Anastasia Vassos

It Could Be Any Day, Say, January 11
after Haydn Carruth

When he says Miscanthus
is the state flower
of New Jersey
I think he’s kidding
until he tells me he remembers
Chinese Silver Grass scattered
over the Meadowlands back in the day.
Feathery heads
unfurled in winter’s weak sun
this Thursday morning walk—
I shiver in the wind
and this talk of childhood memories
reminds me
I am old.
I had been thinking about my mother.
What is it about remembering dementia?
How she lost her thought—
how I misplaced my phone
three times today.
My laptop invisible
under the pile of papers.
Why did I walk into this room?
My mind
this morning, back lit,
wind moving through—misplaced thoughts scattered.
My mother’s classically-constructed
mind so pristine once, so exact
before it fractured.
I’ve heard about the munitions explosion
during the siege of Athens—
the Venetian bomb nearly destroying
the Parthenon’s perfect curves.
When I was small she taught me
ancient Greek prayers I memorized
my brain an elastic band.
And now? I want to believe
I will not forget—that I don’t harbor
the spark that ignited her at the end.
What is it about Miscanthus?
Silver remnants surviving this harsh climate
white fruiting heads swaying
even in winter.
She had to let all that go, finally—
debris scattered at her feet.
She had no choice.



Made Manifest

Scorched Earth, you are so much hotter
than last July. I can barely stand
without flinching.
This spring, it’s been so hot
then turning so cold
that the forsythia refused
their gold before greening.
All that.
The light stays on into May, June
then lingers some more
lasts and lasts
just doesn’t stop.
Something under my skin
needs repair.
How can it be
I’m afraid of the dark
afraid to die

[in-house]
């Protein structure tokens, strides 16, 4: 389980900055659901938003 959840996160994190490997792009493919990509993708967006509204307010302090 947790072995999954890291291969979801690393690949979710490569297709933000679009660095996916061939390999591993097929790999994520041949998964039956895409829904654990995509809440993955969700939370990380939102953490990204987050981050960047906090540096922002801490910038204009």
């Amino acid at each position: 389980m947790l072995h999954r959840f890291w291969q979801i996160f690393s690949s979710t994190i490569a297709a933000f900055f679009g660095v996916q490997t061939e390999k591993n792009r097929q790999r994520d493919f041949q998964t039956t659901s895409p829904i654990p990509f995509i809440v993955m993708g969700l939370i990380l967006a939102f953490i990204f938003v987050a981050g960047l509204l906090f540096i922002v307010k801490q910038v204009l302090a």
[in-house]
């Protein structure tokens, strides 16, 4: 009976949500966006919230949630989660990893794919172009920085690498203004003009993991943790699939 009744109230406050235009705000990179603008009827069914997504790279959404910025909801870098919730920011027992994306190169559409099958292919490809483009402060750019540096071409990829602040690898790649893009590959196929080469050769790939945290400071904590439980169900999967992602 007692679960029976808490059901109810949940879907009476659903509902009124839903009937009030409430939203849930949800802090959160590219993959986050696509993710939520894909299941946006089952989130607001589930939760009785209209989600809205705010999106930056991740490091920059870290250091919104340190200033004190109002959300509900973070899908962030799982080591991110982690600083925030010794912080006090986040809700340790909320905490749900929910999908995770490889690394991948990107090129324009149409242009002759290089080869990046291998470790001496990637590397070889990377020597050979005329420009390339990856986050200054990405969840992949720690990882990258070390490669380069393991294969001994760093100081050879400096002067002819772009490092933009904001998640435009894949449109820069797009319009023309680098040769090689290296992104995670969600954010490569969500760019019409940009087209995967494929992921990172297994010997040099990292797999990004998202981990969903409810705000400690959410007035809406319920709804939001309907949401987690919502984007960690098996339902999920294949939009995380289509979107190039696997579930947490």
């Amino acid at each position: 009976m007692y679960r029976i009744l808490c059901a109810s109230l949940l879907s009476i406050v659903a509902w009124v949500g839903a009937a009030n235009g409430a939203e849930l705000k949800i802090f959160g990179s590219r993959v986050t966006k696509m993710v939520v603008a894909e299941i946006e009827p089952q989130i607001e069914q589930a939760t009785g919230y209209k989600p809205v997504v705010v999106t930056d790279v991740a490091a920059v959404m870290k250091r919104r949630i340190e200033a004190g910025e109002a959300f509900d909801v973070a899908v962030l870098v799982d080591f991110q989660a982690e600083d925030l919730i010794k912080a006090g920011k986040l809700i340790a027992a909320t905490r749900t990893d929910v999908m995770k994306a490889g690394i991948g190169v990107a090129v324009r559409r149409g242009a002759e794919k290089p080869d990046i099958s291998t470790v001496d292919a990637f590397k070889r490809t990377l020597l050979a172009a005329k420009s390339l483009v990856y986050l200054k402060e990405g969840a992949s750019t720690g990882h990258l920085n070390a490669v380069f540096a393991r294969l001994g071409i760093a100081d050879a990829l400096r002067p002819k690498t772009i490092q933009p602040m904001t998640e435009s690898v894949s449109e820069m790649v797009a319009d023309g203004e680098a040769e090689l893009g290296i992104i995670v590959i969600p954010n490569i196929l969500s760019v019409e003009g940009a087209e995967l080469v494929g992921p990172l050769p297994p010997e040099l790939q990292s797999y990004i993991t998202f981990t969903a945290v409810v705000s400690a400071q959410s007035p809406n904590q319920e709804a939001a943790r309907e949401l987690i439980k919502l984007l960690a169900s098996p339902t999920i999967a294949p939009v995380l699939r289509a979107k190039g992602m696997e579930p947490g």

and yet this incessant light?
I couldn’t stand it in Sweden
midsummer, revelry lasting until 3
and still no dark.
I like to shut things down
put things away, the clothes, the day.
The hummingbird in the chest
that refuses to rest.
At night, at last, I can close my eyes, make my own dark,
where phosphenes twirl
where I feel hope. Trapping the night air.
Morning, I regard Boston’s toothy skyline
from the safety of my porch
the city’s grimacing smile
the day’s first sun pouring
as my thoughts erupt
from a murky chasm.
Ebb and flow, shudder and know.
I stand at the brink of my life
my hand cupped over my brow
as I regard an ocean’s distant harbor,
wind tossing through my skin.
I am not losing it, that sense
of where I’m going.
I’ve merely lost sight of it
temporarily. Every word I utter
has been used over and over.
If I repeat a word often enough
it loses
or maybe gains meaning:
last last last
and so on.
And so on.
When I was 13,
I wrote
the last leaf floated to the ground
like a feather.



Anastasia Vassos is the author of Nike Adjusting Her Sandal (Nixes Mate, 2021) and Nostos (Kelsay Books, 2023.) Nostos was named a finalist in Two Sylvias’ and Headlight Review’s Chapbook Contests. Her poems have been nominated for the Pushcart Prize, Best of the Net, and Best New Poets. She speaks three languages, rides her bike, and lives in Boston.